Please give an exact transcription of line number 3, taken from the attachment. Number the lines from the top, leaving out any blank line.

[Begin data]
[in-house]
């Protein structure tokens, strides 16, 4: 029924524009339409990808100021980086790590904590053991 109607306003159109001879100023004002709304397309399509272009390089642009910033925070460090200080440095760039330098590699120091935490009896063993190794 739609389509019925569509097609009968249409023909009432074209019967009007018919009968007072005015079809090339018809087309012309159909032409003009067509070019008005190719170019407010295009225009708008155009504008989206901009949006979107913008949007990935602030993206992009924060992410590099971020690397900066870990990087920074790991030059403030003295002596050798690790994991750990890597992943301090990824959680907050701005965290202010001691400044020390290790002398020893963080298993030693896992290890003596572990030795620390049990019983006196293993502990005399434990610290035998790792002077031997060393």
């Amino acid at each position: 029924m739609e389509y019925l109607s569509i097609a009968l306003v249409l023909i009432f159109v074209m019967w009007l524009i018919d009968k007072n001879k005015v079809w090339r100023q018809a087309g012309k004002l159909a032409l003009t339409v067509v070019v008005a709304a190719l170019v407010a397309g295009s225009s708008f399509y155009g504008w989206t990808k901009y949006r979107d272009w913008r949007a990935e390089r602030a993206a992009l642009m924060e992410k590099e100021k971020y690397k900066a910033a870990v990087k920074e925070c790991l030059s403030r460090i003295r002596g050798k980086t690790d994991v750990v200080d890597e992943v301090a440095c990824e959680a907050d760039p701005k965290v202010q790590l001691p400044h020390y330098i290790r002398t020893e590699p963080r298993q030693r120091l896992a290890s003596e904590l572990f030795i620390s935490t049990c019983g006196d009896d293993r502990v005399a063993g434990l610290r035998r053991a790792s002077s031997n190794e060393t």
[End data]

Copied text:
């Amino acid at each position: 029924m739609e389509y019925l109607s569509i097609a009968l306003v249409l023909i009432f159109v074209m019967w009007l524009i018919d009968k007072n001879k005015v079809w090339r100023q018809a087309g012309k004002l159909a032409l003009t339409v067509v070019v008005a709304a190719l170019v407010a397309g295009s225009s708008f399509y155009g504008w989206t990808k901009y949006r979107d272009w913008r949007a990935e390089r602030a993206a992009l642009m924060e992410k590099e100021k971020y690397k900066a910033a870990v990087k920074e925070c790991l030059s403030r460090i003295r002596g050798k980086t690790d994991v750990v200080d890597e992943v301090a440095c990824e959680a907050d760039p701005k965290v202010q790590l001691p400044h020390y330098i290790r002398t020893e590699p963080r298993q030693r120091l896992a290890s003596e904590l572990f030795i620390s935490t049990c019983g006196d009896d293993r502990v005399a063993g434990l610290r035998r053991a790792s002077s031997n190794e060393t």